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Integrated SOFC/GT Systems with Improved Dynamic Capabilities for Mobile Applications.

By Zhenzhong Jia


This work is focused on developing control and system integration solutions to achieve rapid and reliable load following operation of solid oxide fuel cell/gas turbine (SOFC/GT) systems for mobile applications. Both the traditional recuperating-SOFC/GT system and the newly proposed sprinter-SOFC/GT system are studied through model-based methodologies. It is shown that solutions developed in this research could enhance system performance and meet operating objectives. For the recuperating system, the generator/motor (G/M) dual mode operation and its implications are investigated. Active shaft load control is used to manage transients by: (a) pre-conditioning of G/M power for load step-up transients; and (b) absorbing the excessive power through motoring operation for load step-down transients. Feedback and optimization algorithms are developed. By taking advantage of the dual operating G/M, better trade-offs between power tracking and thermal safety can be achieved, the battery requirements can be reduced and system performance can be enhanced. The sprinter-SOFC/GT system, which has far superior load following capability than traditional systems, is proposed in this research. In the system, the SOFC operated at constant temperature provides only the baseline power with high efficiency while the GT-generator’s transient capability will be fully explored for fast dynamic load following. System design and control framework suited for the proposed system are investigated. An SOFC operational strategy is derived to keep fairly constant SOFC power and temperature over the entire load range. A design procedure is also developed to determine various component sizes. The “actual” operational envelope is determined by integrating the SOFC power/temperature constraints with safety factors. An optimization problem is proposed to determine the optimal feed-forward operation map. Control analysis and feedback design are presented for the sprinter system. The stability of steady-state operation is studied through numerical simulations and linearized analysis of a simplified “2-state” model. Open-loop instability was identified for the low and medium airflow regions. Open-loop analysis and relative gain array (RGA) technique are used to gain insights on system operation and input-output interactions. Feedback control design is performed to address transient issues. The sprinter system achieves far superior performance than its recuperating counterpart for fast and safe load following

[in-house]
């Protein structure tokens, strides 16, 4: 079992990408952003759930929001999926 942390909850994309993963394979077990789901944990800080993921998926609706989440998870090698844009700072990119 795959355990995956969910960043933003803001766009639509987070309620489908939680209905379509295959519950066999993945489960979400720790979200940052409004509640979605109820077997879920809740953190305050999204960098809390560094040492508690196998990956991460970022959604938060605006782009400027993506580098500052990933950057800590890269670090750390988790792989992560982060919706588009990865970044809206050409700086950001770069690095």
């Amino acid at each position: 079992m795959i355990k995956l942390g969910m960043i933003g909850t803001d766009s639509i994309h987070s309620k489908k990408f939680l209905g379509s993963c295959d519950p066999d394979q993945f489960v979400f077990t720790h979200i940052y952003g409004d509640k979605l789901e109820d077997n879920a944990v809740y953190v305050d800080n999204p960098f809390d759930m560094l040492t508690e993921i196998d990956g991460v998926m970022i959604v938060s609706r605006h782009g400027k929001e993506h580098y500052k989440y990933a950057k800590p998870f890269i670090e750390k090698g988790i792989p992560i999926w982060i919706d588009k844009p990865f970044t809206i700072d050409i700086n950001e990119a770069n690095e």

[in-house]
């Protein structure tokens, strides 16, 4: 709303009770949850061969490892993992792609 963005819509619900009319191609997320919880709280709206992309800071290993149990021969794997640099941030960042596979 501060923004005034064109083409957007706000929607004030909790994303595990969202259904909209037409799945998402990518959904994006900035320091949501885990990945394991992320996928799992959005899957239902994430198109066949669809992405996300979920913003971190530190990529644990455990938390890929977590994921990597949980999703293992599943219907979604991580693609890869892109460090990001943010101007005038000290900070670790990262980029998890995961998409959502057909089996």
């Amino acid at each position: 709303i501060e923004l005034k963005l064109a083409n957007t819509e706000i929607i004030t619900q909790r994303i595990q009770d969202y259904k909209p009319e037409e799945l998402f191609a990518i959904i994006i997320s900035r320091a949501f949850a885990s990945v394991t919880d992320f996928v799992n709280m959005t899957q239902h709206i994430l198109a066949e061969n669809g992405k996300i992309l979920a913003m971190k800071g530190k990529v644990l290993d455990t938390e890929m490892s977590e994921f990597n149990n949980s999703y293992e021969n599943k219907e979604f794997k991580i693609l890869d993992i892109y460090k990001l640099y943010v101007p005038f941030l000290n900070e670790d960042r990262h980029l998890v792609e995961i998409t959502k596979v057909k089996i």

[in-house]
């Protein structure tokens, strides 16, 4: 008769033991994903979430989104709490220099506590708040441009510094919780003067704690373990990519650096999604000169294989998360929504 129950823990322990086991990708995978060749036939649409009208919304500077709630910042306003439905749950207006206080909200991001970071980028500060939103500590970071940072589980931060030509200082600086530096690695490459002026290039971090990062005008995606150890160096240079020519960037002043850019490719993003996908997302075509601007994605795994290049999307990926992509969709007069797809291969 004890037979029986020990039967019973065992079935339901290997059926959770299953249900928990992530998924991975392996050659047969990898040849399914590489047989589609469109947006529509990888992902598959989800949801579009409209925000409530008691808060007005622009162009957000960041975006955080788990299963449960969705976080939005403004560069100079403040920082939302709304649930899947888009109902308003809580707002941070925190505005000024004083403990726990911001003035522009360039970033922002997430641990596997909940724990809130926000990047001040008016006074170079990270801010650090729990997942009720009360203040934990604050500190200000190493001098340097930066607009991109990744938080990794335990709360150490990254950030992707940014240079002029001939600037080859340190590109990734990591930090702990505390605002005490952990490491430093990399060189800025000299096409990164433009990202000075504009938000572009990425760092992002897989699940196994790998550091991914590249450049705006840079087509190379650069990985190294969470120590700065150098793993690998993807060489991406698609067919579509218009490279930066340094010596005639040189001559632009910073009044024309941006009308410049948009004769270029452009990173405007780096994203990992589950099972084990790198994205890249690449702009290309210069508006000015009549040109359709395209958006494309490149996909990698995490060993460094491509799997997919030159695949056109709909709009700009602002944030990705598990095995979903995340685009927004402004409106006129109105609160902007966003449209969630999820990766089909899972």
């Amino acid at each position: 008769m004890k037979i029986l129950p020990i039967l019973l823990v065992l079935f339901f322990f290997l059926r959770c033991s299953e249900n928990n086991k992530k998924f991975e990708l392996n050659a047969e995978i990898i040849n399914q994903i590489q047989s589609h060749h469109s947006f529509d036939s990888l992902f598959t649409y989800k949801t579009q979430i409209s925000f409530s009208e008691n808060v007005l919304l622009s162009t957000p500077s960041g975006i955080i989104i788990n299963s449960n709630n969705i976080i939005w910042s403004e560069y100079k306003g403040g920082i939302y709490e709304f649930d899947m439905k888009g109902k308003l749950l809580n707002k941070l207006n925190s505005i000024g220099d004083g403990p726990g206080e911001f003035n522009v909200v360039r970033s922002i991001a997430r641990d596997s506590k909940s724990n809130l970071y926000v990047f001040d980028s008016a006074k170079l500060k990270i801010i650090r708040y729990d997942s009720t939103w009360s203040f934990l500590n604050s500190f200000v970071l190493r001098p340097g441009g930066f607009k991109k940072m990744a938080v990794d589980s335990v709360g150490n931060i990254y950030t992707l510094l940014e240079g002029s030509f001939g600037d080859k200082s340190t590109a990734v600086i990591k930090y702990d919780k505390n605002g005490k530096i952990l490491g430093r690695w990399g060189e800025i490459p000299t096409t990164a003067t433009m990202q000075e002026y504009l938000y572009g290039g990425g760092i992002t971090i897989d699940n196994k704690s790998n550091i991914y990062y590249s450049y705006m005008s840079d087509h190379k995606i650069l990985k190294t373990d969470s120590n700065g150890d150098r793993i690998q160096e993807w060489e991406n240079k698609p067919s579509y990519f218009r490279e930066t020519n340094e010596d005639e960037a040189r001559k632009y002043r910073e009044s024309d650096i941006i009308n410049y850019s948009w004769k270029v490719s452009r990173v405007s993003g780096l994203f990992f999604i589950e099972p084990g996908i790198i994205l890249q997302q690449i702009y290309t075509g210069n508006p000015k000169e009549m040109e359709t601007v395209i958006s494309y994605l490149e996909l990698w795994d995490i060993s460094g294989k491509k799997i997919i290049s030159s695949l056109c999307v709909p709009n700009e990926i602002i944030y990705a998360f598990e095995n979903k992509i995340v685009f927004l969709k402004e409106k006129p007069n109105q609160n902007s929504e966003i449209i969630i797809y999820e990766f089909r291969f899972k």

Topics: Solid Oxide Fuel Cell, Gas Turbine, Mobile Application, Load Following, Optimization, Controls
Year: 2014
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